NEW DELHI -- At least two powerful explosions ripped through the Southern India high-tech city of Hyderabad yesterday evening, killing more than 30 people and injuring dozens more.
The blasts struck an outdoor laser show and a popular restaurant around 7:30 p.m., leaving bodies and pools of blood amid smoking rubble and shattered glass. Some 50 people were injured.
"This is a terrorist act," said Y.S. Rajasekhara Reddy, chief minister of Andhra Pradesh state, to reporters.
While Indian officials often blame Muslim militants for bomb attacks, there were no immediate accusations against Islamic groups in the blasts. The two spots are popular with both Hindus and Muslims.
It was the second time in fewer than four months that the bustling city, the state capital which has become known internationally for its computer software industry, has been hit by a deadly bombing.
In May, about a dozen people were killed in an attack on a crowded mosque where thousands of worshipers had gathered for Friday prayers. Several more residents died in subsequent clashes between police and protesters.
Authorities did not immediately name a suspect in yesterday's bombings, and there was no public claim of responsibility. In such attacks in the past, suspicion has fallen on Hindu extremists and Islamic groups linked to Pakistan and Bangladesh.
Hyderabad is home to 4 million people, with Muslims making up about 40 percent of the population, a much higher proportion than their share of India's population as a whole. The city has a history of religious violence.
Yesterday's explosions went off minutes apart. Television footage showed seats blown to pieces and victims lying amid the debris at the open-air laser show in Lumbini Park, a popular leisure spot. The show, a relatively new attraction in Hyderabad, narrates the city's history.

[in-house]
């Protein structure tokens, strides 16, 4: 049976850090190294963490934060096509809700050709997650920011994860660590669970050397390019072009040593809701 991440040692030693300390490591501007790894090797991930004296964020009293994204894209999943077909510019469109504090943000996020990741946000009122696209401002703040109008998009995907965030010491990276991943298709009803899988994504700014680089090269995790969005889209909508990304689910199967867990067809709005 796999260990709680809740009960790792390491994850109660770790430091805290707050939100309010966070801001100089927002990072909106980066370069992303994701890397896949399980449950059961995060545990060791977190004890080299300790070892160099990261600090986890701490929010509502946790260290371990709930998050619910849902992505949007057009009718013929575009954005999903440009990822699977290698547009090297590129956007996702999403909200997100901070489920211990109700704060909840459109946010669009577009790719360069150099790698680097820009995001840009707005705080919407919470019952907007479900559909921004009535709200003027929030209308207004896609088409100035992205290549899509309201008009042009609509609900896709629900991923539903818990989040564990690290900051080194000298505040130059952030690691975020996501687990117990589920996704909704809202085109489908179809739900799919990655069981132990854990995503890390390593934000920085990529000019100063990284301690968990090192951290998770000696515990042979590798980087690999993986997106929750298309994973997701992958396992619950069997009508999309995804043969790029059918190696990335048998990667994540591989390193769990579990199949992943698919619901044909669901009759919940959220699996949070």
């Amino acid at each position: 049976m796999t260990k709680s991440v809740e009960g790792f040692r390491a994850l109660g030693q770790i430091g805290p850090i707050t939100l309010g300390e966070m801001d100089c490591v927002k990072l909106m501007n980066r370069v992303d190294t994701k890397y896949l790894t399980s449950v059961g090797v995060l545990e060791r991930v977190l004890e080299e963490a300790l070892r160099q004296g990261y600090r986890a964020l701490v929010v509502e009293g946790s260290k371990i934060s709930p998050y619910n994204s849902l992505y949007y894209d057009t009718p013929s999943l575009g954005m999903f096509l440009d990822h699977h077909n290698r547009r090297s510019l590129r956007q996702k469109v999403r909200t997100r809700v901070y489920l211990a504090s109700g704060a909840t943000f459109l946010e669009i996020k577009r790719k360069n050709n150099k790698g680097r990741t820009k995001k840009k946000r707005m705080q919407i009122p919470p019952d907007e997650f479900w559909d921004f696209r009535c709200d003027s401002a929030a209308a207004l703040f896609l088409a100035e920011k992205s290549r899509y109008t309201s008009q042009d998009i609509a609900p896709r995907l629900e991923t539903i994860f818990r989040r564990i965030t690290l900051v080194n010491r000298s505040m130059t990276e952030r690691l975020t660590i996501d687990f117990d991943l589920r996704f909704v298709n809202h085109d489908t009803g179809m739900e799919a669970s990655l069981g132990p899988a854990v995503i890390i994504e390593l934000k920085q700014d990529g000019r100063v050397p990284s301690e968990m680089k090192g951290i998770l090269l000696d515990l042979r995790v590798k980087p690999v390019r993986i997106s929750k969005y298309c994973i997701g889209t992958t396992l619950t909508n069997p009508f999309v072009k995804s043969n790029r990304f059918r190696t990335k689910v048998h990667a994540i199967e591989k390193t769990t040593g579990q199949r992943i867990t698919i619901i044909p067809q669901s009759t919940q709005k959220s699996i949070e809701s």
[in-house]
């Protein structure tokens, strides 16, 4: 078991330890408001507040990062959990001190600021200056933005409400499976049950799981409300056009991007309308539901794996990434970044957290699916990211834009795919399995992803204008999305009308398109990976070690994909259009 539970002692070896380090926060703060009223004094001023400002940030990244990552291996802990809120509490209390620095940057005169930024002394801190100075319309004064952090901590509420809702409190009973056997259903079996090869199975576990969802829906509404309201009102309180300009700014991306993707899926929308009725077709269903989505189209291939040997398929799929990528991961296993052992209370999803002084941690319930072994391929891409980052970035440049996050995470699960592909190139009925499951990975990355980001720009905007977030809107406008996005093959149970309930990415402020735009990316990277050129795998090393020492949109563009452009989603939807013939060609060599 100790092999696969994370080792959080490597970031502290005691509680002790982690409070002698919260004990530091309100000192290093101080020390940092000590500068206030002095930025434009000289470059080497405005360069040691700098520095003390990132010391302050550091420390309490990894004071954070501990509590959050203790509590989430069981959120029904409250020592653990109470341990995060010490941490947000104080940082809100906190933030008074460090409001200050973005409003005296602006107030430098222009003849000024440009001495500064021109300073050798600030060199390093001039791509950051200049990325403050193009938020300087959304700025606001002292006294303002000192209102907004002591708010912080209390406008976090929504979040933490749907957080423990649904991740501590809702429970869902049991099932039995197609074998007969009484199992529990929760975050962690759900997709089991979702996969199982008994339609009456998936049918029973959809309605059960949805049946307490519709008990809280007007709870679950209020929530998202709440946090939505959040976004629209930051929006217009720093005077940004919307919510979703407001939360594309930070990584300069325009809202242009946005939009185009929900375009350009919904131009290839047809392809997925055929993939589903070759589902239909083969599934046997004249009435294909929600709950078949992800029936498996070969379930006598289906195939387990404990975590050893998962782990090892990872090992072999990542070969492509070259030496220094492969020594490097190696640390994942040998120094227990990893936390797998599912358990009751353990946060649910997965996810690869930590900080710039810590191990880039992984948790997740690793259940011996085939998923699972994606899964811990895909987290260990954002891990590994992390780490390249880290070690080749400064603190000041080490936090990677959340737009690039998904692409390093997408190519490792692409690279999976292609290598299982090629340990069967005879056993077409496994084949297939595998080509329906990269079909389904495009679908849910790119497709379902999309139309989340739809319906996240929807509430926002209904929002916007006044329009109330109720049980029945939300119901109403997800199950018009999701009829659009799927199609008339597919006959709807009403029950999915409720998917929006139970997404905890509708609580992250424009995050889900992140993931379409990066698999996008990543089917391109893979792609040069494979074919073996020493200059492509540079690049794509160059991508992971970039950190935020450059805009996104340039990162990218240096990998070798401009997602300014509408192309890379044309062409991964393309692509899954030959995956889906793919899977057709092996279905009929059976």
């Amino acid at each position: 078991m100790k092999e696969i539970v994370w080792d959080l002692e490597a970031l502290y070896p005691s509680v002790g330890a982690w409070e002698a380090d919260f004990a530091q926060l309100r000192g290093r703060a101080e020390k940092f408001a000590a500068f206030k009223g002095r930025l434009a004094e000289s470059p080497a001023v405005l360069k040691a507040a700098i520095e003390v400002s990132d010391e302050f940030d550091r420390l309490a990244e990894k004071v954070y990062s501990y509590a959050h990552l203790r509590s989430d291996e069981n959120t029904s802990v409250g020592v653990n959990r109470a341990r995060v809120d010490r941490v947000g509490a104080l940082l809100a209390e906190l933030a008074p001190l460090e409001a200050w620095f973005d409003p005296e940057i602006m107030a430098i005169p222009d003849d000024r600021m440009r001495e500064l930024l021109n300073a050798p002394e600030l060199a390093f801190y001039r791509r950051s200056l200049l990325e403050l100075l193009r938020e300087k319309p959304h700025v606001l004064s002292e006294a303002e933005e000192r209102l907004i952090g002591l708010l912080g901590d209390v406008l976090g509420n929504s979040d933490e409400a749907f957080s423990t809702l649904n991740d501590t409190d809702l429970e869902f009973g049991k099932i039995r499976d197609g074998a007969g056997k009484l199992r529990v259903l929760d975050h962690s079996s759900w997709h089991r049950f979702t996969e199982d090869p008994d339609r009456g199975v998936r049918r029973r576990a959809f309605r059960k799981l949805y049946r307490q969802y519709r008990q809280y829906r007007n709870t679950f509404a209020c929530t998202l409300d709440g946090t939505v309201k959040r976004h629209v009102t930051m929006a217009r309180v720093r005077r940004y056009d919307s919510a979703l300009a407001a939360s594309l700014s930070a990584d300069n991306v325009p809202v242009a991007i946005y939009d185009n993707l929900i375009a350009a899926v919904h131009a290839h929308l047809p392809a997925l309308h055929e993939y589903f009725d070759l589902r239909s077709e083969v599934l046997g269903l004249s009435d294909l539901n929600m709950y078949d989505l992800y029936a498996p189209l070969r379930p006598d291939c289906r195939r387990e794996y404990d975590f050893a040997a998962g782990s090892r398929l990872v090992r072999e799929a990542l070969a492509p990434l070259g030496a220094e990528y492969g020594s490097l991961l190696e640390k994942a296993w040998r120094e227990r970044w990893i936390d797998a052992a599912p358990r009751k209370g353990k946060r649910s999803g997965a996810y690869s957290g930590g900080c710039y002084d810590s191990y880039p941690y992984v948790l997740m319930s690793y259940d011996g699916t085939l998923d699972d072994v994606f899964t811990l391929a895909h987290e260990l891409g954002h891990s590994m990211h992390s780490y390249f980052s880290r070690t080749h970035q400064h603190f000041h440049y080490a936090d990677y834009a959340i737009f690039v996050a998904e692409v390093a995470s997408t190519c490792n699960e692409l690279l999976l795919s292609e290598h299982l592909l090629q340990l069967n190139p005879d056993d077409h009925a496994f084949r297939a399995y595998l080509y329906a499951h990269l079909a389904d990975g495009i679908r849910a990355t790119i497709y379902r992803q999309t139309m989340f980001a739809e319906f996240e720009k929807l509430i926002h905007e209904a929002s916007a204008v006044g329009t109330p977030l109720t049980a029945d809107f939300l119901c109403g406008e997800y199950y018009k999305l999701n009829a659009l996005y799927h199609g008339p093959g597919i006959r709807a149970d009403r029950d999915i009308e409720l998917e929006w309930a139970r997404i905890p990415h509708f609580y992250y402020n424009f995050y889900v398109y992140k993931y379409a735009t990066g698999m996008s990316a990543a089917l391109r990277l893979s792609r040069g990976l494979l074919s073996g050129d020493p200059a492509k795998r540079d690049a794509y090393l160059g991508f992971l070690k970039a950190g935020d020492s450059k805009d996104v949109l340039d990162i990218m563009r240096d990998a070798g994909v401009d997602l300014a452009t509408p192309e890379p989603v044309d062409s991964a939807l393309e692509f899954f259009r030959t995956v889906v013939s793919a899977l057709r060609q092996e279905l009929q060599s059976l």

"We heard the blast and people started running out past us. Many of them had blood streaming off them," said P.K. Verghese, the security manager at the laser show. "It was complete chaos. We had to remove the security barriers so people could get out."
According to Reuters news agency, three other explosive devices were found across the city, two of them in cinemas, but all were defused.
Cities were put on heightened alert across India, which has seen 300 people killed in major bombings within the past 13 months.
In July 2006, a series of coordinated blasts along the commuter rail network in Mumbai, formerly Bombay, killed about 200 people, an attack blamed on Kashmiri separatists with suspected links to Pakistan.
Two months later, at least 30 people died in a bombing near a mosque in the city of Malegaon, in Central India.
And in February, more than 60 passengers were killed in the firebombing of a train linking India and Pakistan. Officials suspect that the attackers might have been hoping to spoil slowly improving relations between the two antagonistic nations.
Henry Chu writes for the Los Angeles Times. The Associated Press contributed to this article.